Meeting missionaries makes a difference
    December 1 2015 by Wayne McAllester, Lexington, N.C.

    Having read your article (in the Nov. 21 issue) regarding the Cooperative Program’s (CP) strengths and weaknesses, I am moved to add my thoughts. Primarily, I agree with “George” as I spent 44 years pastoring churches outside the Southern Baptist Convention (SBC). My first eight years were spent in church planting under an independent home mission board. We had to raise our own support by contacting and visiting churches. While this is a vigorous work, the contact with churches brought us into many warm fellowships, often with people or families that may or may not have given financially, but kept in touch, assuring us of their prayers for us.
    We kept in touch with all churches that gave to our support and to many that showed interest but did not give financially. This meant sending out letters, which was extra work but kept us in touch with wonderful people, and we were well aware of their prayers for us.
    Although our income was lower than many would expect, God never let us down. We never had to go without anything we needed and our four young girls were well dressed, fed and educated. After establishing two churches that are still growing and serving God, we were led of the Lord to an established church. I served as pastor in Virginia (nine year), Indiana (six years) and New York (19 years). In the new churches we planted, we began by teaching the people that the church should give at least 10 percent of their budget to missions.
    The established churches were already giving to missions, but some needed to have better communication with their missionaries.
    All of our churches were giving closer to 30 percent of their budget to missionaries whom they knew, plus they willingly helped in needful projects the missions or missionaries needed. This is perhaps a reflection of my home church where I grew up where we had a missionary conference every year and other missionaries visiting throughout the year. The result was that many of the young people in our church were touched by the missionary contacts and yielded to the call to serve, going to various fields in the world.
    I retired from the pastorate 13 years ago and moved to North Carolina where two of my daughters live. We joined a SBC church and have been active in teaching, singing and substituting in the pulpit as needed. Our pastor preaches the Word well and encourages missions. We have a number of people each year going on mission trips and our people respond well to mission offerings. But we miss the face-to-face communication of missionaries, especially from foreign fields.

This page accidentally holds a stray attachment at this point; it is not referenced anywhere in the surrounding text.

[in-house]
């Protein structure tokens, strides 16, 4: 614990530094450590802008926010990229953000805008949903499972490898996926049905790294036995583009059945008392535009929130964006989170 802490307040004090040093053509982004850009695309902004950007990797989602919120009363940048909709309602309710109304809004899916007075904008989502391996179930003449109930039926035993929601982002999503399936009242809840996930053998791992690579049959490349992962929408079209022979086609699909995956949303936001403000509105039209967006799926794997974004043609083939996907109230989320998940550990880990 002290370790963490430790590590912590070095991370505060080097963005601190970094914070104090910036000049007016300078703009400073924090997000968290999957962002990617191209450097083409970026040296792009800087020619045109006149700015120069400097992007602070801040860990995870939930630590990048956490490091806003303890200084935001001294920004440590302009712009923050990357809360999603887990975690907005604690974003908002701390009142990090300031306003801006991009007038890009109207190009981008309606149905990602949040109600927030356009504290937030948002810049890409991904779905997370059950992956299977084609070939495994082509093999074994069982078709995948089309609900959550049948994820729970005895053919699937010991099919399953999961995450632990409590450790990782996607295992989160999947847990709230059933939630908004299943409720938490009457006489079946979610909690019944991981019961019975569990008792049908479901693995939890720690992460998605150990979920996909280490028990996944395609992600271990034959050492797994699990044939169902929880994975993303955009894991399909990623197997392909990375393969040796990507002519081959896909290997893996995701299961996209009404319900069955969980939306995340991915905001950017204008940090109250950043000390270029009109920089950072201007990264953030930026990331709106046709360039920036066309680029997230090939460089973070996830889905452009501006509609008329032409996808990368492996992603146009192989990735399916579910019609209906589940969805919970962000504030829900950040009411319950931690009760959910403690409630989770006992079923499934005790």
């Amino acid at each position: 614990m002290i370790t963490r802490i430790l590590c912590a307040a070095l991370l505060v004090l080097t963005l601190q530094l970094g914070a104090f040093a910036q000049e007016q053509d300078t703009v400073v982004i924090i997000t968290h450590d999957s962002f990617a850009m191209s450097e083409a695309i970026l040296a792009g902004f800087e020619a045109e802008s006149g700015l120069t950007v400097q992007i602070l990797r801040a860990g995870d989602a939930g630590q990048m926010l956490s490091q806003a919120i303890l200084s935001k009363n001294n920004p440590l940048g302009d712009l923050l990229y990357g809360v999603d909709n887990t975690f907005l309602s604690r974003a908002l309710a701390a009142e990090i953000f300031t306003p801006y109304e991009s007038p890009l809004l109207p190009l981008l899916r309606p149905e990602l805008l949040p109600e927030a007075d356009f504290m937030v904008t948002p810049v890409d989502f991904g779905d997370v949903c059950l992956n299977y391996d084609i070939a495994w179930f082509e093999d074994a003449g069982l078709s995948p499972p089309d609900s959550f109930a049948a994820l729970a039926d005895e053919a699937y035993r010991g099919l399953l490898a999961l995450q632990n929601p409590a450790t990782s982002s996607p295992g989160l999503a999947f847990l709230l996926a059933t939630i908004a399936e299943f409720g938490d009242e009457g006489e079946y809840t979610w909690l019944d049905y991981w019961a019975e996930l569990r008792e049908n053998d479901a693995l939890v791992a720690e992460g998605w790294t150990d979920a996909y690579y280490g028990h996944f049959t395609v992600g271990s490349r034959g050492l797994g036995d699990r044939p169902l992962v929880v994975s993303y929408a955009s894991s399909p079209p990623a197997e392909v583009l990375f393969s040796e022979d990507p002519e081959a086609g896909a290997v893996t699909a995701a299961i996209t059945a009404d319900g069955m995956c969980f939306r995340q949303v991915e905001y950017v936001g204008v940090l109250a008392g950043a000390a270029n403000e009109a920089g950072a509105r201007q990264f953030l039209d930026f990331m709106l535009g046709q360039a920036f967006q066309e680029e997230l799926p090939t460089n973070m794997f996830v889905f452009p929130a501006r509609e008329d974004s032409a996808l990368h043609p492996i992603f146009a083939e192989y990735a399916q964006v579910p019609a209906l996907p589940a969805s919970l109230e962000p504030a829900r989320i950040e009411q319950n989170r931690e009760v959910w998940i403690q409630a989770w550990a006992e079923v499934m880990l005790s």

Our people do not know what they are missing but we know that if they met and communicated with missionaries personally, it would increase their interest and especially the youth who are taught about missions but need the personal communication. In the last 12 years we have had two North American Mission Board missionaries visit, and we give to their support in small measure. Their visits were to us a breath of fresh air that invigorated our spirits.
    I know that CP has worked well and does have great advantages. Missionaries under the SBC have far less economic problems than those under independent churches and mission boards. It would be good experience for SBC missionaries to visit churches and make personal acquaintances that would encourage them as well as the people in the churches.
    We are grieved at the reported decreases in missionary giving. We pray for the needs to be met. Thank you for your paper and articles that have been keeping me learning and appreciating the SBC and the Baptist State Convention of N.C. We are thankful to God for all missionaries who are serving Him through the teaching and preaching of the gospel.
    Wayne McAllester
    Lexington, N.C.

    Related Article:

    CP's strengths and weaknesses

    12/1/2015 12:36:11 PM by Wayne McAllester, Lexington, N.C. | with 0 comments
    Filed under: Cooperative Program, missionaries, SBC

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